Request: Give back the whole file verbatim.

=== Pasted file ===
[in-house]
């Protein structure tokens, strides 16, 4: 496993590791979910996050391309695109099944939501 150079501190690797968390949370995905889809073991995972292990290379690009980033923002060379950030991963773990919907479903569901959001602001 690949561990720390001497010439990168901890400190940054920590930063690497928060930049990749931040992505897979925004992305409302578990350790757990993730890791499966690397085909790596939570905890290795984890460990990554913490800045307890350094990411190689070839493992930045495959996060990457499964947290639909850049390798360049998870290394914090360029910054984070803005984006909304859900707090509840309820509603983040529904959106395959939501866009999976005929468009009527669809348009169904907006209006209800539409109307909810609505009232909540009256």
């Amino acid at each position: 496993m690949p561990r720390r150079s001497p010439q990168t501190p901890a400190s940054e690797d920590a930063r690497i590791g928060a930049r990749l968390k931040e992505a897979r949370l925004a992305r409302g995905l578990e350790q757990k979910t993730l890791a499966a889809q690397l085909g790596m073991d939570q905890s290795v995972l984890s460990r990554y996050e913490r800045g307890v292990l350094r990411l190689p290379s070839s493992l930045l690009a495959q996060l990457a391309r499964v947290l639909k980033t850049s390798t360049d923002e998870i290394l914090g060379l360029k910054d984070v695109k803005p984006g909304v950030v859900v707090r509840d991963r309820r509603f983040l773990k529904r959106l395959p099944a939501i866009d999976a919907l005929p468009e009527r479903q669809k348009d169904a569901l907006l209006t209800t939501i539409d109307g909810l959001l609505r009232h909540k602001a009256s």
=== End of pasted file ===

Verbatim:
[in-house]
């Protein structure tokens, strides 16, 4: 496993590791979910996050391309695109099944939501 150079501190690797968390949370995905889809073991995972292990290379690009980033923002060379950030991963773990919907479903569901959001602001 690949561990720390001497010439990168901890400190940054920590930063690497928060930049990749931040992505897979925004992305409302578990350790757990993730890791499966690397085909790596939570905890290795984890460990990554913490800045307890350094990411190689070839493992930045495959996060990457499964947290639909850049390798360049998870290394914090360029910054984070803005984006909304859900707090509840309820509603983040529904959106395959939501866009999976005929468009009527669809348009169904907006209006209800539409109307909810609505009232909540009256």
């Amino acid at each position: 496993m690949p561990r720390r150079s001497p010439q990168t501190p901890a400190s940054e690797d920590a930063r690497i590791g928060a930049r990749l968390k931040e992505a897979r949370l925004a992305r409302g995905l578990e350790q757990k979910t993730l890791a499966a889809q690397l085909g790596m073991d939570q905890s290795v995972l984890s460990r990554y996050e913490r800045g307890v292990l350094r990411l190689p290379s070839s493992l930045l690009a495959q996060l990457a391309r499964v947290l639909k980033t850049s390798t360049d923002e998870i290394l914090g060379l360029k910054d984070v695109k803005p984006g909304v950030v859900v707090r509840d991963r309820r509603f983040l773990k529904r959106l395959p099944a939501i866009d999976a919907l005929p468009e009527r479903q669809k348009d169904a569901l907006l209006t209800t939501i539409d109307g909810l959001l609505r009232h909540k602001a009256s």